[MUD-Dev] MMORPG/MMOG P2P design

Caliban Tiresias Darklock caliban at darklock.com
Thu Feb 27 17:05:26 New Zealand Daylight Time 2003


From: "Felix A. Croes" <felix at dworkin.nl>

> While I don't know the specifics of your game, the system as
> described above would be easy to break, because it depends on a
> distinction between players which may not exist in reality.  If I
> can create, through various distinct player identities, a
> situation where both the action performed and the double-checking
> are done by me, I can do whatever I like.

However, if you can't reliably predict who does the double-checking,
it doesn't matter. Imagine this scenario:

For each action, two clients are randomly selected and told to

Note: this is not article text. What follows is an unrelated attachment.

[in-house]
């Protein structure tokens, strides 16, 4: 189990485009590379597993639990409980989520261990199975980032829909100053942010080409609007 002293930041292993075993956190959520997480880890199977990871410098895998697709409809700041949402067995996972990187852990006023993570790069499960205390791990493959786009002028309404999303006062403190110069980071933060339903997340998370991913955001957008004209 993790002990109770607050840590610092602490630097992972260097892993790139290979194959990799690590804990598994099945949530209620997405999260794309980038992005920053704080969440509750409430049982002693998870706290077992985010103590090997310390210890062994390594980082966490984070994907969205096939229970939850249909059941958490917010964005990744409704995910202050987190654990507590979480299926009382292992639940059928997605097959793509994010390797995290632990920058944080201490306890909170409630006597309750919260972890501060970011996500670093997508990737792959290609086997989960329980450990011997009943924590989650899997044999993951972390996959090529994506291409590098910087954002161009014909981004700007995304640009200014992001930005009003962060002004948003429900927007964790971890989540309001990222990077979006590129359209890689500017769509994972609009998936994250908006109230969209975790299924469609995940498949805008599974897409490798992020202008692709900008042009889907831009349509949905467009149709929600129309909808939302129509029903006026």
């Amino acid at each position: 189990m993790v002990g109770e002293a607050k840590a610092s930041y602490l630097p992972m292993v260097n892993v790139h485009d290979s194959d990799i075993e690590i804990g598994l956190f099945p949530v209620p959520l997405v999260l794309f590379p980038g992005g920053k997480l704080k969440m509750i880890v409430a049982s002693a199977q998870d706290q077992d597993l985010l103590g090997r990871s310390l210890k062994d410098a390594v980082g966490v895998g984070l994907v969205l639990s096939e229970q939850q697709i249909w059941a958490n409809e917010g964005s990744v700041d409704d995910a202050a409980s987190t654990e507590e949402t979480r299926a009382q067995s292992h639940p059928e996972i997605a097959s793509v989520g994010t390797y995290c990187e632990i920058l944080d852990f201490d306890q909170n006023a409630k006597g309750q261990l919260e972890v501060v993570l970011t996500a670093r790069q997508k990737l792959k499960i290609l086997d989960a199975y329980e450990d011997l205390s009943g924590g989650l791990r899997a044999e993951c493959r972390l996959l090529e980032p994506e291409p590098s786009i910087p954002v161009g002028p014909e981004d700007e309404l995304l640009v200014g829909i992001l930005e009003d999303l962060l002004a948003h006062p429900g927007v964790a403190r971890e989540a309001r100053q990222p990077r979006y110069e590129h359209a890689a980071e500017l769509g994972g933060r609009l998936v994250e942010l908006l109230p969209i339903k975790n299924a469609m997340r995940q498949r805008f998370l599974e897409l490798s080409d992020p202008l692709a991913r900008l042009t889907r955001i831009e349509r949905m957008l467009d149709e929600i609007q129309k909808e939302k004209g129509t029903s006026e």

calculate a result. The two results are compared, and if they match,
the result is used.  If they do not match, the result is calculated
by the server, and whichever doesn't match *that* result is the one
in error. If a client is consistently in error, it can be
evicted. By load-balancing the client requests, you can effectively
split the CPU load among all the players, and at any given point in
time you don't know which two clients will be calculating the
results of any given action -- so the only way to reliably cheat
would be to mod every client in the game identically, in which case
everyone would be on equal footing and could be assumed to have
*agreed* on the cheat.

It's not a perfect solution, of course, but it has practical
potential. The problems start to show up when someone distributes a
modified client that will give *his* character an advantage, but we
can also operate under the assumption that the community will police
itself on that matter and blacklist clients that are known to be
unfair.

I think a lot of the attitude toward cheating is dependent on
whether you're cheating the people who run the game, or the people
who play the game.


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